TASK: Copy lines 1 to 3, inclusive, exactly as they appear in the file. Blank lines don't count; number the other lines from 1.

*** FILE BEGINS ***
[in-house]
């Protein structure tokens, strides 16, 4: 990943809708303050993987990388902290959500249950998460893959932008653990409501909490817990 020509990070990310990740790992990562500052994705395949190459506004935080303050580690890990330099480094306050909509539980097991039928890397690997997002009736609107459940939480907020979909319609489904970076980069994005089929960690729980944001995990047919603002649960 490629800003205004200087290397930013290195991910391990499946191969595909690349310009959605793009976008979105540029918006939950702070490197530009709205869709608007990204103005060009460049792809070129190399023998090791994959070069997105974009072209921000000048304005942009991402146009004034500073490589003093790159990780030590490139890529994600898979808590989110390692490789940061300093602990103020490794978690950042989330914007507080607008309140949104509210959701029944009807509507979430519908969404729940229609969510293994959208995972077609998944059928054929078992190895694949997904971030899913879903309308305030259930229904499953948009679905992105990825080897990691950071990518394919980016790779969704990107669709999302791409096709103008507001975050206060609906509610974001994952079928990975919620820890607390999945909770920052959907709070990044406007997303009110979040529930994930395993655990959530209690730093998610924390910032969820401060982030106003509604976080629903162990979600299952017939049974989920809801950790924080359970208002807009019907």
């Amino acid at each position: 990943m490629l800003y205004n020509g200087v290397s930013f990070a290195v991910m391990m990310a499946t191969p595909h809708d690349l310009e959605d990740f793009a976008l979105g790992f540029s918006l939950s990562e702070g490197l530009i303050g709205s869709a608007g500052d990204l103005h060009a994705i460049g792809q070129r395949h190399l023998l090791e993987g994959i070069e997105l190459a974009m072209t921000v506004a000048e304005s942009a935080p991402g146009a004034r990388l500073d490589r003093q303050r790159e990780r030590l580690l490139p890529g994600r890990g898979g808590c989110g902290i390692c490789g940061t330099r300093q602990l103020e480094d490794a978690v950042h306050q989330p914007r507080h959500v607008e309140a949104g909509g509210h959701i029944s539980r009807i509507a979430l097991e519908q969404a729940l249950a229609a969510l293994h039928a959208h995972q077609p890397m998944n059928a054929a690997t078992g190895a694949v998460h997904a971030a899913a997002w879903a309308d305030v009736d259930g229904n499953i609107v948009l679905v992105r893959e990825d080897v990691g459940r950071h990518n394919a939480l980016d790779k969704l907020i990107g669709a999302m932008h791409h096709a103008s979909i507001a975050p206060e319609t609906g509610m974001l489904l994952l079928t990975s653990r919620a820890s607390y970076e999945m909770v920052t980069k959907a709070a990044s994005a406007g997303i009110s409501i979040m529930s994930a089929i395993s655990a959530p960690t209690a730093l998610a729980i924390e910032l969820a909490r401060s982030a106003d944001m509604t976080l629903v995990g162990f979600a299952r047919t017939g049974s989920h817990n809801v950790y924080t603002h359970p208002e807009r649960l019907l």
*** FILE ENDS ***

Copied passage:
[in-house]
């Protein structure tokens, strides 16, 4: 990943809708303050993987990388902290959500249950998460893959932008653990409501909490817990 020509990070990310990740790992990562500052994705395949190459506004935080303050580690890990330099480094306050909509539980097991039928890397690997997002009736609107459940939480907020979909319609489904970076980069994005089929960690729980944001995990047919603002649960 490629800003205004200087290397930013290195991910391990499946191969595909690349310009959605793009976008979105540029918006939950702070490197530009709205869709608007990204103005060009460049792809070129190399023998090791994959070069997105974009072209921000000048304005942009991402146009004034500073490589003093790159990780030590490139890529994600898979808590989110390692490789940061300093602990103020490794978690950042989330914007507080607008309140949104509210959701029944009807509507979430519908969404729940229609969510293994959208995972077609998944059928054929078992190895694949997904971030899913879903309308305030259930229904499953948009679905992105990825080897990691950071990518394919980016790779969704990107669709999302791409096709103008507001975050206060609906509610974001994952079928990975919620820890607390999945909770920052959907709070990044406007997303009110979040529930994930395993655990959530209690730093998610924390910032969820401060982030106003509604976080629903162990979600299952017939049974989920809801950790924080359970208002807009019907």
């Amino acid at each position: 990943m490629l800003y205004n020509g200087v290397s930013f990070a290195v991910m391990m990310a499946t191969p595909h809708d690349l310009e959605d990740f793009a976008l979105g790992f540029s918006l939950s990562e702070g490197l530009i303050g709205s869709a608007g500052d990204l103005h060009a994705i460049g792809q070129r395949h190399l023998l090791e993987g994959i070069e997105l190459a974009m072209t921000v506004a000048e304005s942009a935080p991402g146009a004034r990388l500073d490589r003093q303050r790159e990780r030590l580690l490139p890529g994600r890990g898979g808590c989110g902290i390692c490789g940061t330099r300093q602990l103020e480094d490794a978690v950042h306050q989330p914007r507080h959500v607008e309140a949104g909509g509210h959701i029944s539980r009807i509507a979430l097991e519908q969404a729940l249950a229609a969510l293994h039928a959208h995972q077609p890397m998944n059928a054929a690997t078992g190895a694949v998460h997904a971030a899913a997002w879903a309308d305030v009736d259930g229904n499953i609107v948009l679905v992105r893959e990825d080897v990691g459940r950071h990518n394919a939480l980016d790779k969704l907020i990107g669709a999302m932008h791409h096709a103008s979909i507001a975050p206060e319609t609906g509610m974001l489904l994952l079928t990975s653990r919620a820890s607390y970076e999945m909770v920052t980069k959907a709070a990044s994005a406007g997303i009110s409501i979040m529930s994930a089929i395993s655990a959530p960690t209690a730093l998610a729980i924390e910032l969820a909490r401060s982030a106003d944001m509604t976080l629903v995990g162990f979600a299952r047919t017939g049974s989920h817990n809801v950790y924080t603002h359970p208002e807009r649960l019907l």